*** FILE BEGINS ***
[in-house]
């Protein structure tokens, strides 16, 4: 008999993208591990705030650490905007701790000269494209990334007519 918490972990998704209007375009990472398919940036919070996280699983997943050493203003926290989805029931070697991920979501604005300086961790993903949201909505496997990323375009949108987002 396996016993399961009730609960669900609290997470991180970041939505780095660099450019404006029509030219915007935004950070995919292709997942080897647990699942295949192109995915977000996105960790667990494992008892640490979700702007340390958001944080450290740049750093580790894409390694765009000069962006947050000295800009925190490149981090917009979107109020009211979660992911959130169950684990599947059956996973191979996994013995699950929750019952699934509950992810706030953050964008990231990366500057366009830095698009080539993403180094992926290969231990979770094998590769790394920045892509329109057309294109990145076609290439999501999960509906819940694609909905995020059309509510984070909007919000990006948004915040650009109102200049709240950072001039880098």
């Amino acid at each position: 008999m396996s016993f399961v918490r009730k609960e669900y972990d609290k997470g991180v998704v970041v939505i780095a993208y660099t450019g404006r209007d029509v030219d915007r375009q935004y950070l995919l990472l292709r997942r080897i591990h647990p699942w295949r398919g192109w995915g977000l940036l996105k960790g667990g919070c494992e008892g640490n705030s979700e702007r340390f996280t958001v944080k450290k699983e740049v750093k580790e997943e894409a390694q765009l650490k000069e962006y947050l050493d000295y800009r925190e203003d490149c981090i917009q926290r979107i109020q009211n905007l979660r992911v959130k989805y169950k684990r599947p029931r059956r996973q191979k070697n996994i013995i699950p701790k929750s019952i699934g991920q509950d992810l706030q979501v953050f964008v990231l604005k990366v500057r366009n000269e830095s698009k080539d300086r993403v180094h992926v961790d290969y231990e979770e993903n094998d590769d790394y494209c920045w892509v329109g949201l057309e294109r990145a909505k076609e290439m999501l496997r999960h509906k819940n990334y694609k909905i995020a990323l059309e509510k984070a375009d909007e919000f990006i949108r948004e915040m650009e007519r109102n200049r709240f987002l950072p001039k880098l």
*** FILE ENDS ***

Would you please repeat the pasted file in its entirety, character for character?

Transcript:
[in-house]
């Protein structure tokens, strides 16, 4: 008999993208591990705030650490905007701790000269494209990334007519 918490972990998704209007375009990472398919940036919070996280699983997943050493203003926290989805029931070697991920979501604005300086961790993903949201909505496997990323375009949108987002 396996016993399961009730609960669900609290997470991180970041939505780095660099450019404006029509030219915007935004950070995919292709997942080897647990699942295949192109995915977000996105960790667990494992008892640490979700702007340390958001944080450290740049750093580790894409390694765009000069962006947050000295800009925190490149981090917009979107109020009211979660992911959130169950684990599947059956996973191979996994013995699950929750019952699934509950992810706030953050964008990231990366500057366009830095698009080539993403180094992926290969231990979770094998590769790394920045892509329109057309294109990145076609290439999501999960509906819940694609909905995020059309509510984070909007919000990006948004915040650009109102200049709240950072001039880098």
């Amino acid at each position: 008999m396996s016993f399961v918490r009730k609960e669900y972990d609290k997470g991180v998704v970041v939505i780095a993208y660099t450019g404006r209007d029509v030219d915007r375009q935004y950070l995919l990472l292709r997942r080897i591990h647990p699942w295949r398919g192109w995915g977000l940036l996105k960790g667990g919070c494992e008892g640490n705030s979700e702007r340390f996280t958001v944080k450290k699983e740049v750093k580790e997943e894409a390694q765009l650490k000069e962006y947050l050493d000295y800009r925190e203003d490149c981090i917009q926290r979107i109020q009211n905007l979660r992911v959130k989805y169950k684990r599947p029931r059956r996973q191979k070697n996994i013995i699950p701790k929750s019952i699934g991920q509950d992810l706030q979501v953050f964008v990231l604005k990366v500057r366009n000269e830095s698009k080539d300086r993403v180094h992926v961790d290969y231990e979770e993903n094998d590769d790394y494209c920045w892509v329109g949201l057309e294109r990145a909505k076609e290439m999501l496997r999960h509906k819940n990334y694609k909905i995020a990323l059309e509510k984070a375009d909007e919000f990006i949108r948004e915040m650009e007519r109102n200049r709240f987002l950072p001039k880098l």